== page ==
Fighters in the Shadows : A New History of the French Resistance Hardback
The story of the French Resistance is central to French identity, but it is a story built on myths. 'La Resistance francaise' was not simply a national effort to free the country from German occupation, but a wider struggle, filled with conflicts and division.
It included Spanish republicans, Italian and even German anti-Nazis.
The defence against the Holocaust brought in Jewish resisters and Christian rescuers.
It involved a civil war for the French Empire in Africa and the Near East.
The movement itself was split between those on the far right and the far left, fighting for very different visions of the world.
Robert Gildea returns to the testimonies of the resisters themselves, asking who they were, what they believed in and what compelled them to take the terrible risks they did.
He brings to the fore the woman resisters, who history neglected.
By looking again at the constructions and interplay of the myths surrounding the resistance, Gildea builds a vivid, gripping and entirely new account of one of the most compelling narratives of the Second World War.
- Format: Hardback
- Pages: 608 pages
- Publisher: Faber & Faber
- Publication Date: 03/09/2015
- Category: General & world history
- ISBN: 9780571280346
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Review by atticusfinch1048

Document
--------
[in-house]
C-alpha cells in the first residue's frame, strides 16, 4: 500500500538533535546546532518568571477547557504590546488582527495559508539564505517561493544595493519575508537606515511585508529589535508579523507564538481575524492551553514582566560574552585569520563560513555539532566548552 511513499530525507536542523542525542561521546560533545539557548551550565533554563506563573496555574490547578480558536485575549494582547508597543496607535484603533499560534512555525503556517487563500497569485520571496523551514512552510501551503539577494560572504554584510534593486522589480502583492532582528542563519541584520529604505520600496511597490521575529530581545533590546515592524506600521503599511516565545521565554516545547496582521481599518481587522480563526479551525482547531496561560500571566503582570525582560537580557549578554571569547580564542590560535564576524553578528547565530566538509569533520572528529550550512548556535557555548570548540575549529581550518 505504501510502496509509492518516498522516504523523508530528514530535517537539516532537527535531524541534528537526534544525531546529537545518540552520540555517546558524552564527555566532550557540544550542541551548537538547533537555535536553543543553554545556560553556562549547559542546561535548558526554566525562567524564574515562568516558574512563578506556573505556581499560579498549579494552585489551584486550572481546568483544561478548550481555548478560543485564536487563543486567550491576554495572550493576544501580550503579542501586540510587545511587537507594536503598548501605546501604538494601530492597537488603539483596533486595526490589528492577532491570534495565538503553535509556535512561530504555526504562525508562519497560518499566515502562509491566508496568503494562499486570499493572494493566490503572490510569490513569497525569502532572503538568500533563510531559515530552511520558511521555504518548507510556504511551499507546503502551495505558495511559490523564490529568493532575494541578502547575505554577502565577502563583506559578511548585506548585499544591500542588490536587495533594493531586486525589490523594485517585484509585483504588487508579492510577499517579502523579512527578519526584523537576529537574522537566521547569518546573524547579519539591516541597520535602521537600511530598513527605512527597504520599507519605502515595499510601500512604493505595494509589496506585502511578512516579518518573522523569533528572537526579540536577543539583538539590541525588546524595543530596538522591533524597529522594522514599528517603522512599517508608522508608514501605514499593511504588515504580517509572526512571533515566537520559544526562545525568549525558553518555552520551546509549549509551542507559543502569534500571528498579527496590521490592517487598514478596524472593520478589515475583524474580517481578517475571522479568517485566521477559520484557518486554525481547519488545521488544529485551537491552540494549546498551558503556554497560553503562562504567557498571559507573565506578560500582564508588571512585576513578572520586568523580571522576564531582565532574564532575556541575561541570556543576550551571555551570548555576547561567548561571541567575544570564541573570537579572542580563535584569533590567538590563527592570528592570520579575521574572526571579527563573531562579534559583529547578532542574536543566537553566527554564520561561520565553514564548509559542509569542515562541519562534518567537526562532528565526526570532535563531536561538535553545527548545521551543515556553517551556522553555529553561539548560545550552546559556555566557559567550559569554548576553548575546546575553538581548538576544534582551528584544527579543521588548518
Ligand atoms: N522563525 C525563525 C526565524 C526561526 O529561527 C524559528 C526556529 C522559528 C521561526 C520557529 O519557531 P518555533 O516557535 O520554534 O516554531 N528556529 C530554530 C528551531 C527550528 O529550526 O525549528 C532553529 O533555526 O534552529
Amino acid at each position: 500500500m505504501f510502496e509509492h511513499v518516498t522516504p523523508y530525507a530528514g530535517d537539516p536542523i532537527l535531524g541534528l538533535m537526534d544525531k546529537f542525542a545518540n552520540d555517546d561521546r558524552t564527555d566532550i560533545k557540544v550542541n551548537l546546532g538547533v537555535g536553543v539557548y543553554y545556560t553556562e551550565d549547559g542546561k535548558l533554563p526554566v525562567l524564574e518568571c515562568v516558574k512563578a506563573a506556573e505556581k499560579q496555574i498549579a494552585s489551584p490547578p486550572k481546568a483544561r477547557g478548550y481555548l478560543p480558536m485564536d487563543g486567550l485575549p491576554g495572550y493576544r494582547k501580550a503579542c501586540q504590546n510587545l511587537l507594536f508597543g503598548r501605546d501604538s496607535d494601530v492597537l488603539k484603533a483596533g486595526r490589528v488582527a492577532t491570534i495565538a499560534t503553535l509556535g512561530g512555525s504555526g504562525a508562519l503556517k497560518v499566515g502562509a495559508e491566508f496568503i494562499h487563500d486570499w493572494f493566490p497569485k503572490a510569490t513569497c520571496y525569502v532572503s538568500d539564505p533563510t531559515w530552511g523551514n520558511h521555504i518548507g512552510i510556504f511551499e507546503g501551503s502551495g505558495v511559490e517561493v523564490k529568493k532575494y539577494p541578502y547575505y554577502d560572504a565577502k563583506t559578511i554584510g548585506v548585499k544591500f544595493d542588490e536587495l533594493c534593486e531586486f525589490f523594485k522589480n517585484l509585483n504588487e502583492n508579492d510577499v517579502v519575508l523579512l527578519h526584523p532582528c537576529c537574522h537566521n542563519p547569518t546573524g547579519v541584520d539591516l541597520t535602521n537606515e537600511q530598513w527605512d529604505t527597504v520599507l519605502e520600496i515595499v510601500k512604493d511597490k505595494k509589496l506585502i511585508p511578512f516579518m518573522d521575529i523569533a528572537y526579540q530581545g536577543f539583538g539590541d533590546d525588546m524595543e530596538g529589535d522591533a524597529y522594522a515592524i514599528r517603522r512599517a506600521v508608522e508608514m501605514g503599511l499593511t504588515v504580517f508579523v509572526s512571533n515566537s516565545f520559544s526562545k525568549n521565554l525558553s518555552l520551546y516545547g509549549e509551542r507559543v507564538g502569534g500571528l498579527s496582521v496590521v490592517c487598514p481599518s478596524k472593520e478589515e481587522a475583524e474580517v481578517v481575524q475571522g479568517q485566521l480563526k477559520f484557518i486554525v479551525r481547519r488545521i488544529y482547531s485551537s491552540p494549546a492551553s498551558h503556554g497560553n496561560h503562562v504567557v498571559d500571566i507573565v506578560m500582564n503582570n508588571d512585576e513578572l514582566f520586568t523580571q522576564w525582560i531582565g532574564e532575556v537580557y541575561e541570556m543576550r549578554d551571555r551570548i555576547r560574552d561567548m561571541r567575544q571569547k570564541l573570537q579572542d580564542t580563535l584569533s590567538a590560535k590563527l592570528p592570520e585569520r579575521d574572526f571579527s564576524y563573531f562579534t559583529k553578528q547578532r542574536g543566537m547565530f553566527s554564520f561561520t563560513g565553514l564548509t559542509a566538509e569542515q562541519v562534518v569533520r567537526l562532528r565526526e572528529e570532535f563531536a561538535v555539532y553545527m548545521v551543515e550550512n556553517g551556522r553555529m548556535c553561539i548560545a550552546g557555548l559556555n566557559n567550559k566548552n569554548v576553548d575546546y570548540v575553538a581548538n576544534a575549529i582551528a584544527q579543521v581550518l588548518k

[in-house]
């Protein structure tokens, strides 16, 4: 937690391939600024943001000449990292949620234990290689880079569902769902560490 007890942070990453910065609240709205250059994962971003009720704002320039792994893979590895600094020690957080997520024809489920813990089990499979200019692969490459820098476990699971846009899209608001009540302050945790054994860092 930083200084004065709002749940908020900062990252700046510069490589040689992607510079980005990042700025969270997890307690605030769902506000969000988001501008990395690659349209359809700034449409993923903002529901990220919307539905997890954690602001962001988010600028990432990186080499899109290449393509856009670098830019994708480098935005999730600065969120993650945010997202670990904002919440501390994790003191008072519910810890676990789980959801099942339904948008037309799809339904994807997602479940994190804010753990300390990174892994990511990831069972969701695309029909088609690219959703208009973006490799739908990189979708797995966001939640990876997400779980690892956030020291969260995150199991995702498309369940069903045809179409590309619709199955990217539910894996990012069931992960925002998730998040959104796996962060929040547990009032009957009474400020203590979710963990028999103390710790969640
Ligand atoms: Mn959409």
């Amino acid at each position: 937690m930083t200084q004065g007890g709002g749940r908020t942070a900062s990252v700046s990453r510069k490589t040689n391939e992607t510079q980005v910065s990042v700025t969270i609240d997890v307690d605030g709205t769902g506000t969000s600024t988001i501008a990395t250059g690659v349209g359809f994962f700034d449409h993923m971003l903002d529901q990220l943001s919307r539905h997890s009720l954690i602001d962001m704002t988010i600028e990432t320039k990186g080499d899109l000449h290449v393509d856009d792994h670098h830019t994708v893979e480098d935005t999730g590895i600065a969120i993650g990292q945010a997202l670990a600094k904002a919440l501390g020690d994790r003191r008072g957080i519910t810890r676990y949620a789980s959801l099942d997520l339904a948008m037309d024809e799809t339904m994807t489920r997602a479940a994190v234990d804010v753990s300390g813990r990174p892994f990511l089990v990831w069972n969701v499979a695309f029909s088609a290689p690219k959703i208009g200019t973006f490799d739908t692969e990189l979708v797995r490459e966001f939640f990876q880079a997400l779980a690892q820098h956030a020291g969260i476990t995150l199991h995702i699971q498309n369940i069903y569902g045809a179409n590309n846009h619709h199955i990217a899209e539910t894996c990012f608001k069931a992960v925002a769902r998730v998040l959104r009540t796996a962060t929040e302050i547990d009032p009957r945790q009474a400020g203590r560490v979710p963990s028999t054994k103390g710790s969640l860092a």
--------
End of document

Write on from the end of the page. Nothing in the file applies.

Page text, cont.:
Fighters in the Shadows – An excellent examination of French Resistance.Robert Gildea is Professor of Modern History at Oxford and specialises in nineteenth and twentieth century French history. Professor Gildea is an expert on France under German occupation and more importantly on collective memory and political culture. In Fighters in the Shadows, Gildea shines a very bright light in to this very dark area of history.Churchill said that ‘history is written by the victors’, no more so than in the French collective memory of the Second World War and the occupation by the Germans. It was General Charles de Gaulle who created the myth that resistance represented the true heart of France. In this book Robert Gildea clearly states that ‘De Gaulle’s resistance myth was military, national and male” before he goes on to disprove the myth that the resistance movement was more civilian, international and female then was ever allowed to remain. This book shines a light of the famous myth that the French freed themselves and that there were only a few scoundrels who collaborated during the Nazi occupation. Gildea challenges this in that resistance only capable of mobilising a minority of people everyone else attempted to carry on as if nothing had changed. At the end of the war it was the prostitute who was tar and feathered, while the likes of Coco Chanel and Edith Piaf got away with their collaboration, for example.One of the great things that his book does is contest the De Gaulle version of resistance and restores to their rightful positions those often ignored such as women and the Allied Armies. The Allies often referred to De Gaulle as their ‘mutual headache’. De Gaulle’s myth also ignored the anti-fascist fighters that came from Spain, they emigrants from Central and Eastern Europe, Jewish refugees and British Operatives from the SOE, these are now remembered. De Gaulle airbrushed them out of history Robert Gildea puts them back to where they belong at the centre of the resistance history.It required a great deal of courage to stand and make even the smallest of gestures against the Germans and the French Vichy collaborators, it was the French Police that confronted children of Beziers as they wanted to lay wreaths on Remembrance Day. It was the French Police, aided by French citizens, who rounded up the Jews and transported them to Paris for the final journey east, not the Germans.After the war plenty of romantic guff was written and movies made that enhanced the myth of French Resistance and it was not until 1971 that sentimental view was challenged in France, and even then somewhat drowns out.The French Resistance in the War occupies one of the great moral tests of the war and asks some challenging questions such as how ordinary people behaved and able to define themselves in what were dangerous times. Gildea has taken a step back and looked at the bigger picture that helps to give context to those acts of courage that did take place. Gildea has done more in this book to challenge the myth of resistance and ask people to open their eyes to the bigger picture as well as look at the moral and political impact on French history.It does leave one question hanging which only the reader can answer, how would we have acted if we had been occupied. One has to remember there were certainly people who were sympathetic to the German cause here too before one tries to take the moral high ground.